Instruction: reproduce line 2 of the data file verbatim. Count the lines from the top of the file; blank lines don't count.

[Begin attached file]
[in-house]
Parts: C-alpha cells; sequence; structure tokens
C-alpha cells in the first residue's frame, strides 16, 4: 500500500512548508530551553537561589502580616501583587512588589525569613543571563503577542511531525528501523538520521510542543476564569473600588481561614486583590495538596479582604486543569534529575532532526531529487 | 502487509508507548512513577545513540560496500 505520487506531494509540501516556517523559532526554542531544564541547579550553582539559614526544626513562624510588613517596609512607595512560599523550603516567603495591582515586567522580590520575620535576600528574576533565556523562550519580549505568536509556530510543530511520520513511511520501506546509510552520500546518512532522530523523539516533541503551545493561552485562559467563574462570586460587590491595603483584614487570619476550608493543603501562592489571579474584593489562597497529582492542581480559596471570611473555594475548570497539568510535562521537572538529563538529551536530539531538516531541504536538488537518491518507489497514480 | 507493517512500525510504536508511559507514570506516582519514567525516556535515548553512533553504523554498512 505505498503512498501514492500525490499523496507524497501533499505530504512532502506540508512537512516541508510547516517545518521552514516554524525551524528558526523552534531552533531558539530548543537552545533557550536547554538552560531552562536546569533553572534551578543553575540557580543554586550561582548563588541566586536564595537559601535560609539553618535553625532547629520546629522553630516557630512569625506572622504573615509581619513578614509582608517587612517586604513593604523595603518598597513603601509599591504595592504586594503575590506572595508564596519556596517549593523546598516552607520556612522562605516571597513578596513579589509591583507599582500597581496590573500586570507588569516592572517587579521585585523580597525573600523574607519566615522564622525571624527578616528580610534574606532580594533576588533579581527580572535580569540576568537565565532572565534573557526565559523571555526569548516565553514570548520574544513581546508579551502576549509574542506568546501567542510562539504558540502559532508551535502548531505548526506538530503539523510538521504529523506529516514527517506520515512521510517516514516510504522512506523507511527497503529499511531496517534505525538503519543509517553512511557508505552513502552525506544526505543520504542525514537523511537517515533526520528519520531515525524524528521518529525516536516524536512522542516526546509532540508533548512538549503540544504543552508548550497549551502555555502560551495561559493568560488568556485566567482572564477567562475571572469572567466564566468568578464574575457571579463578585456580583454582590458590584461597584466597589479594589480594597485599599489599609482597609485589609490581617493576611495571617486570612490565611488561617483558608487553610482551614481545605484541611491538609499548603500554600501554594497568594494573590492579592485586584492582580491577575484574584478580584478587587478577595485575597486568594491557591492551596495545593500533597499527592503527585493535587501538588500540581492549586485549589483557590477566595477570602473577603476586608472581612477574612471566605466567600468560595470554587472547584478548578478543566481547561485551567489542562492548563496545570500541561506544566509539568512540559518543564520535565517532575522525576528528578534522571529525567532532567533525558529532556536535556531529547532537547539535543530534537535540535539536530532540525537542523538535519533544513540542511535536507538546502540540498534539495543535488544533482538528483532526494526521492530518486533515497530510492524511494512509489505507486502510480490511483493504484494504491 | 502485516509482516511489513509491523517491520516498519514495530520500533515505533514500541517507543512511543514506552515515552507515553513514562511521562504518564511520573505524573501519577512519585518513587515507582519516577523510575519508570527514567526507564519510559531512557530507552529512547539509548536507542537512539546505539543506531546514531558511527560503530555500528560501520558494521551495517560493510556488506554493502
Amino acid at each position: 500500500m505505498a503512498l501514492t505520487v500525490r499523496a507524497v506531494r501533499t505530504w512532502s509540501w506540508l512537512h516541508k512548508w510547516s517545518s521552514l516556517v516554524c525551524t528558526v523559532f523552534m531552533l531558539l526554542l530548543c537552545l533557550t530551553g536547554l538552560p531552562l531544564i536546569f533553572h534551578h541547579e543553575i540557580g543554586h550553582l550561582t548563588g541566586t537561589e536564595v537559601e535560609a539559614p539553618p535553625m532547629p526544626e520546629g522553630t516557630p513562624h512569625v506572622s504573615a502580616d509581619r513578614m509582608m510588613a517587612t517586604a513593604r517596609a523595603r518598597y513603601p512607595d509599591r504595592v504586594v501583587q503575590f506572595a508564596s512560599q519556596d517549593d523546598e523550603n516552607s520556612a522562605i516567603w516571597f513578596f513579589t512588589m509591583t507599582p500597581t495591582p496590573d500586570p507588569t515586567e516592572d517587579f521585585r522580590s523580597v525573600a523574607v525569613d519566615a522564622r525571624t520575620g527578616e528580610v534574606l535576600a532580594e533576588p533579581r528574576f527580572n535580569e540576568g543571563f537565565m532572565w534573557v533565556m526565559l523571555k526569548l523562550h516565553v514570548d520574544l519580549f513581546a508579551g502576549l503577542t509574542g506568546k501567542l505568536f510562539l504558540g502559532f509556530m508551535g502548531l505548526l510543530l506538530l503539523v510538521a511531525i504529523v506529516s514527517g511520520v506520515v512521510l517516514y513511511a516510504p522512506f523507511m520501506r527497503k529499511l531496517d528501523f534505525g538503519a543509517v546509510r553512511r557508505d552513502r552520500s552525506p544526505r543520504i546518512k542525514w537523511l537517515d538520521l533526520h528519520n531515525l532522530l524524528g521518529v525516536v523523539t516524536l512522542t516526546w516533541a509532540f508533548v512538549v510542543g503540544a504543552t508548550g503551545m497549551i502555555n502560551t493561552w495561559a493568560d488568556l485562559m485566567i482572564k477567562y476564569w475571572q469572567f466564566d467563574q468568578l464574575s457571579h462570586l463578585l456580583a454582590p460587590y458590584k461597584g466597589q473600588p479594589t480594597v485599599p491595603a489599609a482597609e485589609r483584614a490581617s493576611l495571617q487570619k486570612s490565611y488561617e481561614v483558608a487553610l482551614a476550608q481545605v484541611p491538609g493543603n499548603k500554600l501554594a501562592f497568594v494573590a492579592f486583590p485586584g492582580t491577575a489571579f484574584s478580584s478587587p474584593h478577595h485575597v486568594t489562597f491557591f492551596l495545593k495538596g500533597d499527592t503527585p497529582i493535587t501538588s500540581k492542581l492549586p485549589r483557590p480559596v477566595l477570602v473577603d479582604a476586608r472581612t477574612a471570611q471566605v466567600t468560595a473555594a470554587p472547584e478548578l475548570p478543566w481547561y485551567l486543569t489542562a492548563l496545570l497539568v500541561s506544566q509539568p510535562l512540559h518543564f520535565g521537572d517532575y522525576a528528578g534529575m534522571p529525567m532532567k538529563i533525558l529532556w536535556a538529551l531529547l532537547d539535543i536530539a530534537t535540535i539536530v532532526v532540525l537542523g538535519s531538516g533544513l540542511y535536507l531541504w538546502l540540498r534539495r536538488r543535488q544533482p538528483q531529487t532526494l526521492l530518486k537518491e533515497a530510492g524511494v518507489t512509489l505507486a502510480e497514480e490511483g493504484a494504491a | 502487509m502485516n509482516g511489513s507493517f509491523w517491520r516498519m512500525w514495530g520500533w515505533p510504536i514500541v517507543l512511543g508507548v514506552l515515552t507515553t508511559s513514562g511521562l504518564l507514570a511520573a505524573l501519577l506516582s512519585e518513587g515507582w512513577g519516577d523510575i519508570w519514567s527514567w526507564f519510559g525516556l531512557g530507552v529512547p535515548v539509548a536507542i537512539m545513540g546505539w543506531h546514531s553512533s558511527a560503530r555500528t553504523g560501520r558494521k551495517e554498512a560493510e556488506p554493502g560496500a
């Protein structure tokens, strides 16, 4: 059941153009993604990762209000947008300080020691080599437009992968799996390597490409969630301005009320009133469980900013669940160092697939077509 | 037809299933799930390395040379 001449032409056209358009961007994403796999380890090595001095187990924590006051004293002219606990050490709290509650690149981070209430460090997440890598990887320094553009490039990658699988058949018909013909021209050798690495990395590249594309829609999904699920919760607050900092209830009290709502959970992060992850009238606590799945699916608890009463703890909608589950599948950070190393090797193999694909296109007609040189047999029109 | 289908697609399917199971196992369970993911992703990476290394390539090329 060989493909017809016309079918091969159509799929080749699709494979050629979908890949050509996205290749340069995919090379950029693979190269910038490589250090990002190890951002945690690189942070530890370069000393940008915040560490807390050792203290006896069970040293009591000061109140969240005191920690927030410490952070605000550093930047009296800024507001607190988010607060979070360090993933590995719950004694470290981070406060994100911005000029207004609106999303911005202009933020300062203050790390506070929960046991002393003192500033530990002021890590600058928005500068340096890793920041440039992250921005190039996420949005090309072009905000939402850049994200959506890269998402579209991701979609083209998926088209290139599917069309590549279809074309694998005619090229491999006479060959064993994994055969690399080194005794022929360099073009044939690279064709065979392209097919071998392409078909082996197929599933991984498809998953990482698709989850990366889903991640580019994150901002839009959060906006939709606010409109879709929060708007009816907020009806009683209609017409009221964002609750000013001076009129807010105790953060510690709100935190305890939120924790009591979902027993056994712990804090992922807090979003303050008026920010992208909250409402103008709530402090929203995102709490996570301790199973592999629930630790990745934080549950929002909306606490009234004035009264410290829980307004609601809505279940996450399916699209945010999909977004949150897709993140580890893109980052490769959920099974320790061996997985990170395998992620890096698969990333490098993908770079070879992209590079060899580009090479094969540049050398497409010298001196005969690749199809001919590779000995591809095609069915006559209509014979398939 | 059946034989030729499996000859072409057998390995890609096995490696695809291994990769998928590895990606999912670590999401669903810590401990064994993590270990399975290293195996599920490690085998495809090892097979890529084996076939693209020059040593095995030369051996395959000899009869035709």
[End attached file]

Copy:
Parts: C-alpha cells; sequence; structure tokens